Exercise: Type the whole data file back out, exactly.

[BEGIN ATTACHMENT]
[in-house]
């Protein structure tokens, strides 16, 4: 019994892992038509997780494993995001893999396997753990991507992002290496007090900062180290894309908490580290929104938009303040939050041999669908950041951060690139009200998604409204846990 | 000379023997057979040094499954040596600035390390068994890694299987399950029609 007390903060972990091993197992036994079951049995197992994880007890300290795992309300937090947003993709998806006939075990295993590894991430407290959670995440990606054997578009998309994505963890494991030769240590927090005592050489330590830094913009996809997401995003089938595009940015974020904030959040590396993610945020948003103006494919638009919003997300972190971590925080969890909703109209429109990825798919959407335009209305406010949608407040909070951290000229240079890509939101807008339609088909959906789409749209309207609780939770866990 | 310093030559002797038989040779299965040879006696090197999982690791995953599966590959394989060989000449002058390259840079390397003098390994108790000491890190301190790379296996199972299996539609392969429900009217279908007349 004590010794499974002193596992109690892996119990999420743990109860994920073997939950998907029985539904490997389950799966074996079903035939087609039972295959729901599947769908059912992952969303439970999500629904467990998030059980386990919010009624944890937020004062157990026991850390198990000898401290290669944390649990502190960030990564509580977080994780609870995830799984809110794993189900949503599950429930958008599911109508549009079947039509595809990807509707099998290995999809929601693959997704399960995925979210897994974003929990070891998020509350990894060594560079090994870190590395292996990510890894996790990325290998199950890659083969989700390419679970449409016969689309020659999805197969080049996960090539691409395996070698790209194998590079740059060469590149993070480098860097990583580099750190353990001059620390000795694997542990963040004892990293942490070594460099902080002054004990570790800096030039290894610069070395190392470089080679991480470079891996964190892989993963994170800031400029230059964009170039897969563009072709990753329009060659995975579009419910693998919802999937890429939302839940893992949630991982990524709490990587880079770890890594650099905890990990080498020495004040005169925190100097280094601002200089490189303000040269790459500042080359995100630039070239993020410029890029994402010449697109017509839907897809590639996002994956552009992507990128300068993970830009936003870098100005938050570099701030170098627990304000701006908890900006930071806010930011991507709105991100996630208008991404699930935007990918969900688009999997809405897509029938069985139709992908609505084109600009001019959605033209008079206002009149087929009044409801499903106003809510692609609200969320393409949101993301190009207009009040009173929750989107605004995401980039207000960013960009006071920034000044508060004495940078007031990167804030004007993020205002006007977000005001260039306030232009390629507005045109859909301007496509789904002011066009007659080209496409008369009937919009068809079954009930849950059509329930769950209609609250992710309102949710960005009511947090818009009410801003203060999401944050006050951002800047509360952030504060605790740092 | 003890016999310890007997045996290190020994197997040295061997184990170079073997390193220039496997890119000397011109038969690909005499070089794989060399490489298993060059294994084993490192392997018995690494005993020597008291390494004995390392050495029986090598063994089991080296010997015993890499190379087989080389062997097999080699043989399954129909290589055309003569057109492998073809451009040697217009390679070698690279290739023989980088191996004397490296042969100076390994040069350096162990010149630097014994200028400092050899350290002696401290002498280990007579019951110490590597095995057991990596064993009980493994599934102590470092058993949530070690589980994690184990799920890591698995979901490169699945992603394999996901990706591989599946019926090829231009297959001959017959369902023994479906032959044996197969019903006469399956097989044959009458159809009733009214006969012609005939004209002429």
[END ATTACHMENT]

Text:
[in-house]
């Protein structure tokens, strides 16, 4: 019994892992038509997780494993995001893999396997753990991507992002290496007090900062180290894309908490580290929104938009303040939050041999669908950041951060690139009200998604409204846990 | 000379023997057979040094499954040596600035390390068994890694299987399950029609 007390903060972990091993197992036994079951049995197992994880007890300290795992309300937090947003993709998806006939075990295993590894991430407290959670995440990606054997578009998309994505963890494991030769240590927090005592050489330590830094913009996809997401995003089938595009940015974020904030959040590396993610945020948003103006494919638009919003997300972190971590925080969890909703109209429109990825798919959407335009209305406010949608407040909070951290000229240079890509939101807008339609088909959906789409749209309207609780939770866990 | 310093030559002797038989040779299965040879006696090197999982690791995953599966590959394989060989000449002058390259840079390397003098390994108790000491890190301190790379296996199972299996539609392969429900009217279908007349 004590010794499974002193596992109690892996119990999420743990109860994920073997939950998907029985539904490997389950799966074996079903035939087609039972295959729901599947769908059912992952969303439970999500629904467990998030059980386990919010009624944890937020004062157990026991850390198990000898401290290669944390649990502190960030990564509580977080994780609870995830799984809110794993189900949503599950429930958008599911109508549009079947039509595809990807509707099998290995999809929601693959997704399960995925979210897994974003929990070891998020509350990894060594560079090994870190590395292996990510890894996790990325290998199950890659083969989700390419679970449409016969689309020659999805197969080049996960090539691409395996070698790209194998590079740059060469590149993070480098860097990583580099750190353990001059620390000795694997542990963040004892990293942490070594460099902080002054004990570790800096030039290894610069070395190392470089080679991480470079891996964190892989993963994170800031400029230059964009170039897969563009072709990753329009060659995975579009419910693998919802999937890429939302839940893992949630991982990524709490990587880079770890890594650099905890990990080498020495004040005169925190100097280094601002200089490189303000040269790459500042080359995100630039070239993020410029890029994402010449697109017509839907897809590639996002994956552009992507990128300068993970830009936003870098100005938050570099701030170098627990304000701006908890900006930071806010930011991507709105991100996630208008991404699930935007990918969900688009999997809405897509029938069985139709992908609505084109600009001019959605033209008079206002009149087929009044409801499903106003809510692609609200969320393409949101993301190009207009009040009173929750989107605004995401980039207000960013960009006071920034000044508060004495940078007031990167804030004007993020205002006007977000005001260039306030232009390629507005045109859909301007496509789904002011066009007659080209496409008369009937919009068809079954009930849950059509329930769950209609609250992710309102949710960005009511947090818009009410801003203060999401944050006050951002800047509360952030504060605790740092 | 003890016999310890007997045996290190020994197997040295061997184990170079073997390193220039496997890119000397011109038969690909005499070089794989060399490489298993060059294994084993490192392997018995690494005993020597008291390494004995390392050495029986090598063994089991080296010997015993890499190379087989080389062997097999080699043989399954129909290589055309003569057109492998073809451009040697217009390679070698690279290739023989980088191996004397490296042969100076390994040069350096162990010149630097014994200028400092050899350290002696401290002498280990007579019951110490590597095995057991990596064993009980493994599934102590470092058993949530070690589980994690184990799920890591698995979901490169699945992603394999996901990706591989599946019926090829231009297959001959017959369902023994479906032959044996197969019903006469399956097989044959009458159809009733009214006969012609005939004209002429």